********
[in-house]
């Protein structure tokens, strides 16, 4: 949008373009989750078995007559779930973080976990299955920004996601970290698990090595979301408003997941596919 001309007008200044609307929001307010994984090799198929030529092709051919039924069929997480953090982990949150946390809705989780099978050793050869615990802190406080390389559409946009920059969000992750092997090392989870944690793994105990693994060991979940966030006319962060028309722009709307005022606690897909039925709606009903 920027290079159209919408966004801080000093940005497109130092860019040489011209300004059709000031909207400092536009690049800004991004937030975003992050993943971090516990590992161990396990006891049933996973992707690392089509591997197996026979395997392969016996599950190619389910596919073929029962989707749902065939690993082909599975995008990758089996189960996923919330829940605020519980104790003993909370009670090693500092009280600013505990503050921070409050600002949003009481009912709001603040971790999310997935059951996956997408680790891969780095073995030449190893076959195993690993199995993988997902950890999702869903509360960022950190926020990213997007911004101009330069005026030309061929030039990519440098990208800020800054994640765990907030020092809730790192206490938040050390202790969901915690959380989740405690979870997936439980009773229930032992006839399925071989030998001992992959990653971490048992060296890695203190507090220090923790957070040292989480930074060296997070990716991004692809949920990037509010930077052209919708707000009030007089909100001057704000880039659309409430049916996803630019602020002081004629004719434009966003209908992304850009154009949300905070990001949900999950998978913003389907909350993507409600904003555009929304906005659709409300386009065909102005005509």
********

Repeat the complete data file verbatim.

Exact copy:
[in-house]
């Protein structure tokens, strides 16, 4: 949008373009989750078995007559779930973080976990299955920004996601970290698990090595979301408003997941596919 001309007008200044609307929001307010994984090799198929030529092709051919039924069929997480953090982990949150946390809705989780099978050793050869615990802190406080390389559409946009920059969000992750092997090392989870944690793994105990693994060991979940966030006319962060028309722009709307005022606690897909039925709606009903 920027290079159209919408966004801080000093940005497109130092860019040489011209300004059709000031909207400092536009690049800004991004937030975003992050993943971090516990590992161990396990006891049933996973992707690392089509591997197996026979395997392969016996599950190619389910596919073929029962989707749902065939690993082909599975995008990758089996189960996923919330829940605020519980104790003993909370009670090693500092009280600013505990503050921070409050600002949003009481009912709001603040971790999310997935059951996956997408680790891969780095073995030449190893076959195993690993199995993988997902950890999702869903509360960022950190926020990213997007911004101009330069005026030309061929030039990519440098990208800020800054994640765990907030020092809730790192206490938040050390202790969901915690959380989740405690979870997936439980009773229930032992006839399925071989030998001992992959990653971490048992060296890695203190507090220090923790957070040292989480930074060296997070990716991004692809949920990037509010930077052209919708707000009030007089909100001057704000880039659309409430049916996803630019602020002081004629004719434009966003209908992304850009154009949300905070990001949900999950998978913003389907909350993507409600904003555009929304906005659709409300386009065909102005005509």